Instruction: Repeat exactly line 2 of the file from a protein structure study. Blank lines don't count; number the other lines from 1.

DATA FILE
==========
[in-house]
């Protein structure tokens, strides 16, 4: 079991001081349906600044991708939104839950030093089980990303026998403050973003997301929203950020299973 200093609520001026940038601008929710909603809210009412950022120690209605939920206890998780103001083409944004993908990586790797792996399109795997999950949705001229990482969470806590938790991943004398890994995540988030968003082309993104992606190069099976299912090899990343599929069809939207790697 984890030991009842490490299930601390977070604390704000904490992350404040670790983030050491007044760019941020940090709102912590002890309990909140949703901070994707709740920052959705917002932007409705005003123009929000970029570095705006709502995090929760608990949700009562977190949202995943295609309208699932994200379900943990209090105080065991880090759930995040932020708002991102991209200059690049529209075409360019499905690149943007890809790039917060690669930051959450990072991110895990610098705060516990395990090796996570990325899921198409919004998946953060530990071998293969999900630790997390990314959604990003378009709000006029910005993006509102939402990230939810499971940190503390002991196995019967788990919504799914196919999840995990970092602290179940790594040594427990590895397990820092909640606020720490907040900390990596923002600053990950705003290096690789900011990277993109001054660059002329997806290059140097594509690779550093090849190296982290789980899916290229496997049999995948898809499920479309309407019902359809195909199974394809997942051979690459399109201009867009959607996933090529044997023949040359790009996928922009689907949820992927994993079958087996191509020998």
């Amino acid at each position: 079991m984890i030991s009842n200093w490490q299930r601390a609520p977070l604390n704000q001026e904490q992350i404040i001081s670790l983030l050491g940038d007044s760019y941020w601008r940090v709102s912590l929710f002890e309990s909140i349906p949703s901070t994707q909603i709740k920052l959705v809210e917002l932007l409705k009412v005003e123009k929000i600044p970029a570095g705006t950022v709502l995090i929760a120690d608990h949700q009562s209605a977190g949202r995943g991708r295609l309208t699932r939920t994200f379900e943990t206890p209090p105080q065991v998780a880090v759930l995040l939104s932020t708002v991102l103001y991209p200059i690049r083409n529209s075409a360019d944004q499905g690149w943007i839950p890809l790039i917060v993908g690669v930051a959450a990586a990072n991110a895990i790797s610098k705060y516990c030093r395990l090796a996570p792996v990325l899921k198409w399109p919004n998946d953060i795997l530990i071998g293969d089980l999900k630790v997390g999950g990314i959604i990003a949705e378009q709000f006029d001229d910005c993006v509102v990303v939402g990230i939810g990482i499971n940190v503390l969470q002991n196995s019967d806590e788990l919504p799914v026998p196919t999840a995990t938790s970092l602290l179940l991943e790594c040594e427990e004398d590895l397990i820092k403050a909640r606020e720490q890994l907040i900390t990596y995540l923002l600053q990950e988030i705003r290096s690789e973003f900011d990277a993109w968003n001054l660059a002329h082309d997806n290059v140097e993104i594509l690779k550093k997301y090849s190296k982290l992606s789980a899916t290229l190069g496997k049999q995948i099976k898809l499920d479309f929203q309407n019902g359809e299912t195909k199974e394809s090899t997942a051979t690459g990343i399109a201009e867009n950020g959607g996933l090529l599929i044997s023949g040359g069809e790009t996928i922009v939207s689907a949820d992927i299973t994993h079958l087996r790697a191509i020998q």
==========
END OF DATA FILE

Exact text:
């Protein structure tokens, strides 16, 4: 079991001081349906600044991708939104839950030093089980990303026998403050973003997301929203950020299973 200093609520001026940038601008929710909603809210009412950022120690209605939920206890998780103001083409944004993908990586790797792996399109795997999950949705001229990482969470806590938790991943004398890994995540988030968003082309993104992606190069099976299912090899990343599929069809939207790697 984890030991009842490490299930601390977070604390704000904490992350404040670790983030050491007044760019941020940090709102912590002890309990909140949703901070994707709740920052959705917002932007409705005003123009929000970029570095705006709502995090929760608990949700009562977190949202995943295609309208699932994200379900943990209090105080065991880090759930995040932020708002991102991209200059690049529209075409360019499905690149943007890809790039917060690669930051959450990072991110895990610098705060516990395990090796996570990325899921198409919004998946953060530990071998293969999900630790997390990314959604990003378009709000006029910005993006509102939402990230939810499971940190503390002991196995019967788990919504799914196919999840995990970092602290179940790594040594427990590895397990820092909640606020720490907040900390990596923002600053990950705003290096690789900011990277993109001054660059002329997806290059140097594509690779550093090849190296982290789980899916290229496997049999995948898809499920479309309407019902359809195909199974394809997942051979690459399109201009867009959607996933090529044997023949040359790009996928922009689907949820992927994993079958087996191509020998």